Late last night Microsoft announced that they had released Silverlight 1.0, and to mark the occasion they also said that Linux support would be coming soon. This is a big release for Microsoft because it is the first major milestone as they continue to take on Adobe’s cross-platform Flash technology.
Microsoft has made a lot of huge steps by partnering with big sites, such as the Home Shopping Network and Major League Baseball, to offer Silverlight apps that are pretty slick. I was initially skeptical about the success of Silverlight, but I’m starting to come around having played with a few amazing demos over the past few months. One of the most recent that comes to mind is Microsoft’s Tafiti search engine, which undoubtedly looks pretty but can be a bit slow.
Work has also begun on Silverlight 1.1 which is expected to be released later next year, but an early Alpha version is already available. One of the coolest demos that I’ve seen for Silverlight 1.1 is the airline “calculator” pictured above. All you have to do is click and drag from one point to another, select the date you want to travel, and it will show you a listing of the possible flights. It may not sound all that cool, but I could see this type of thing changing the way we search for airline tickets.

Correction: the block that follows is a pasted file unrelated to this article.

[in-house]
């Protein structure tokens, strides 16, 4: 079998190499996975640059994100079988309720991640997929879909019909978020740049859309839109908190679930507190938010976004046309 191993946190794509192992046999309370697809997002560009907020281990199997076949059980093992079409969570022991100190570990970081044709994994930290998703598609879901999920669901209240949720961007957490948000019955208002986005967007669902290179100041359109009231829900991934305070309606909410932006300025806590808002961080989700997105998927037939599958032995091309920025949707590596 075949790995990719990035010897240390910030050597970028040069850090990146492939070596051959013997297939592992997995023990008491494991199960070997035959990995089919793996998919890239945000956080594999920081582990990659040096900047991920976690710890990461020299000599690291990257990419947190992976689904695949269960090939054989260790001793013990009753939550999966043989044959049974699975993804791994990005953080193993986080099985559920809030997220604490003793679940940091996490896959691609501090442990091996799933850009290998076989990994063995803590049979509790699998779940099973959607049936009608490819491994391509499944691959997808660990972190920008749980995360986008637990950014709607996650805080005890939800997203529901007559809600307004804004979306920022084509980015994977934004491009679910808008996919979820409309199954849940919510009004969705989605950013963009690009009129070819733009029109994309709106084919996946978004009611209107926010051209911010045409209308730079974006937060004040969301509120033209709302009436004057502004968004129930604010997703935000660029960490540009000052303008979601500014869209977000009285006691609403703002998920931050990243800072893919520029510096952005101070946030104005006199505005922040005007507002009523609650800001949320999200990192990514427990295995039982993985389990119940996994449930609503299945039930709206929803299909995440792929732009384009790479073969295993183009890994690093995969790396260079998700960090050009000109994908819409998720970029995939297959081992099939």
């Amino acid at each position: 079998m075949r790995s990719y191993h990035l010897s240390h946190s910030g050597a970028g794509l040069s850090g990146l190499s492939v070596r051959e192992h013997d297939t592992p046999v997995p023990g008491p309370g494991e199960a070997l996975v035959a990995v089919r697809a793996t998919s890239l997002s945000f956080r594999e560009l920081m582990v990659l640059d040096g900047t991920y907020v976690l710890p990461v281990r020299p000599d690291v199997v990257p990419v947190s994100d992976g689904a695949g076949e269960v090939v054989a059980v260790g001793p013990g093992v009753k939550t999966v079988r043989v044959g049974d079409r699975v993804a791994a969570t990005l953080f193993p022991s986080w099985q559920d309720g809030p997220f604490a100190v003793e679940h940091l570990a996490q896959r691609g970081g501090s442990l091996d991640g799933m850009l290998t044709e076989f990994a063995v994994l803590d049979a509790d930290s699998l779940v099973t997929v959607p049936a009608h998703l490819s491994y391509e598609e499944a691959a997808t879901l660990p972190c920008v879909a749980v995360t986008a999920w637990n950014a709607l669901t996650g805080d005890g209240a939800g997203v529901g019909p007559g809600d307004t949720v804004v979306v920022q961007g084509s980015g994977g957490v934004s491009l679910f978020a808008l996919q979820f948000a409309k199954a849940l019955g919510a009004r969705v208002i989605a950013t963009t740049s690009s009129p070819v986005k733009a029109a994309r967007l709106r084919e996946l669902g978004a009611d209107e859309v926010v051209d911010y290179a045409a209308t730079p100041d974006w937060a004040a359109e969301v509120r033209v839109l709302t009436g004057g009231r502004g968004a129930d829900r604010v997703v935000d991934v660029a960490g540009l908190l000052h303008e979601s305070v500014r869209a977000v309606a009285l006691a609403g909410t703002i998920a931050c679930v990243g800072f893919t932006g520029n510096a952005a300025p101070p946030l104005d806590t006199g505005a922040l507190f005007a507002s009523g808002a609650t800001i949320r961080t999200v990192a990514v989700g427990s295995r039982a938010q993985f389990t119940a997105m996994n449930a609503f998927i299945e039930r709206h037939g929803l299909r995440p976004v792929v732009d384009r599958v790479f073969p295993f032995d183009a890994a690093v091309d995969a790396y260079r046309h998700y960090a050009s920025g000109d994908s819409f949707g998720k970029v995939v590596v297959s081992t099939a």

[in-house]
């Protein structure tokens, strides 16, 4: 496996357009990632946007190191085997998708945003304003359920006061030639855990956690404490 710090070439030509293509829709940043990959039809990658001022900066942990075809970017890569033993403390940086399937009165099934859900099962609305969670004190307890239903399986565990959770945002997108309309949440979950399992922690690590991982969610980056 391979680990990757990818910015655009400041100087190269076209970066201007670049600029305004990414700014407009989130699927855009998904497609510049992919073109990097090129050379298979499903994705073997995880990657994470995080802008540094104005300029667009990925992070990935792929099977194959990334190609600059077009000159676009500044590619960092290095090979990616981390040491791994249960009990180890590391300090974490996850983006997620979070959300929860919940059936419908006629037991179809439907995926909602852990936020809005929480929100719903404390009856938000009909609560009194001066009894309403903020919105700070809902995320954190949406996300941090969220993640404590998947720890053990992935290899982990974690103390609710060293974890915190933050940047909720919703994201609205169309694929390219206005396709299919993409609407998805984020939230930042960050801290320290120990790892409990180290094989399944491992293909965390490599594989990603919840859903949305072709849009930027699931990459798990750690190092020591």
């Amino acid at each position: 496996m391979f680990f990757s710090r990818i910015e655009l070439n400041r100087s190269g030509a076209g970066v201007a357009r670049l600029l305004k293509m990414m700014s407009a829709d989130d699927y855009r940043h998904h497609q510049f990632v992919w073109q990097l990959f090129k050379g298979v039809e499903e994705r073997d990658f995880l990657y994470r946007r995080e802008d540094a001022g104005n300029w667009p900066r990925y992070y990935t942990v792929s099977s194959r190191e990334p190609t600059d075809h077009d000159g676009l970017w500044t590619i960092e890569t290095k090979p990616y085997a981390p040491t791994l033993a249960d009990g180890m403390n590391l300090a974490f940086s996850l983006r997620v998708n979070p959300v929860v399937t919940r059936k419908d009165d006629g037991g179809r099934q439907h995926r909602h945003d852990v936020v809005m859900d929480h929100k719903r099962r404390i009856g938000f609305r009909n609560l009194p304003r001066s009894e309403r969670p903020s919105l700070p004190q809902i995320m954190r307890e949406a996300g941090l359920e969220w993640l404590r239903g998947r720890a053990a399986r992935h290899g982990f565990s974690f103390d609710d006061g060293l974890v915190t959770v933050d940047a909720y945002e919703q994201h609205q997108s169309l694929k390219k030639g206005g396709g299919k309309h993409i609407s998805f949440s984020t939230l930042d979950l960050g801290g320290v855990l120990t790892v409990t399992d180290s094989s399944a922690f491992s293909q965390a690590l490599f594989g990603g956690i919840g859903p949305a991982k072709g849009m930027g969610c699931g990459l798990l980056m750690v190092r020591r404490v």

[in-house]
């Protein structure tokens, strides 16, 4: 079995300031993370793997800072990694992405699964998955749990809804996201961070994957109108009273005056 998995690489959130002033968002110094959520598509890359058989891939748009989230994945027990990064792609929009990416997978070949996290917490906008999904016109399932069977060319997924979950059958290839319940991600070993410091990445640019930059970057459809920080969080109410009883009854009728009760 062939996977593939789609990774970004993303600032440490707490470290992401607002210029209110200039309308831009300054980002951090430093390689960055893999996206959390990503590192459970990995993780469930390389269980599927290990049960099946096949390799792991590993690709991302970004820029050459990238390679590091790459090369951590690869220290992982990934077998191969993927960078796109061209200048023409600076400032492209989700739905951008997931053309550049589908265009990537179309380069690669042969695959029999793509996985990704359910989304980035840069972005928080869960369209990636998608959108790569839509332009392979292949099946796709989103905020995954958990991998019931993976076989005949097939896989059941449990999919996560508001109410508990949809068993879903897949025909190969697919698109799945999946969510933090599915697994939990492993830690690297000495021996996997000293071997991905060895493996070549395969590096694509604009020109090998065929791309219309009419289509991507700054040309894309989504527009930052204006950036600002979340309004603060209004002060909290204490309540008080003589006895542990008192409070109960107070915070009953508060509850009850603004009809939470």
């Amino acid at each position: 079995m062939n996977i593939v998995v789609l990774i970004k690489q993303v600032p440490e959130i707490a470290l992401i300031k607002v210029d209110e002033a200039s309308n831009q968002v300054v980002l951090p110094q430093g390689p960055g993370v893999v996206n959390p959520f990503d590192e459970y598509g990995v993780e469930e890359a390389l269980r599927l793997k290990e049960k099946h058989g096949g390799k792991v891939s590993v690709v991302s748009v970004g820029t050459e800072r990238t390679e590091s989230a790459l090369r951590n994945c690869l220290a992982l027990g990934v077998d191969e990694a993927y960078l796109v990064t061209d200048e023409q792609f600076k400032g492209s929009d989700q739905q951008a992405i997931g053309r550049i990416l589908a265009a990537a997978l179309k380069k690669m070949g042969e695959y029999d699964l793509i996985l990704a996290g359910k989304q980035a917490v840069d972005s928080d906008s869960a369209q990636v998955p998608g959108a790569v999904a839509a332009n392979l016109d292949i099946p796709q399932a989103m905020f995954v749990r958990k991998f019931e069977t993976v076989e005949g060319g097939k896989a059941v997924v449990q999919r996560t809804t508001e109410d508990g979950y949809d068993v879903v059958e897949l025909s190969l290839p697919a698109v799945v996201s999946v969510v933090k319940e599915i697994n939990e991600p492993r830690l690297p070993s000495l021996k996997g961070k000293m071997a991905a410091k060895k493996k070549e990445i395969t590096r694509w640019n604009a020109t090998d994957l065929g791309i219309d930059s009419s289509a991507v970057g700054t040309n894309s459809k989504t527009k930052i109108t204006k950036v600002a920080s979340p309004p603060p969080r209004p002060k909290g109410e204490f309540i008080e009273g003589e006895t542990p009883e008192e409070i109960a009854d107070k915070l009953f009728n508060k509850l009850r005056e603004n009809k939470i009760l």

I’m still hesitant to think that Silverlight can become a true competitor to Flash since that is already reported to be installed on over 99% of Internet-enabled desktops. Maybe Microsoft will try and push this out via updates, or ship it with future versions of Windows though? What do you think?
Note: There hasn’t been a timeframe announced for the Linux version of Silverlight, but they have said that it will be called Moonlight. A video demonstration of Silverlight running on Linux can be found here.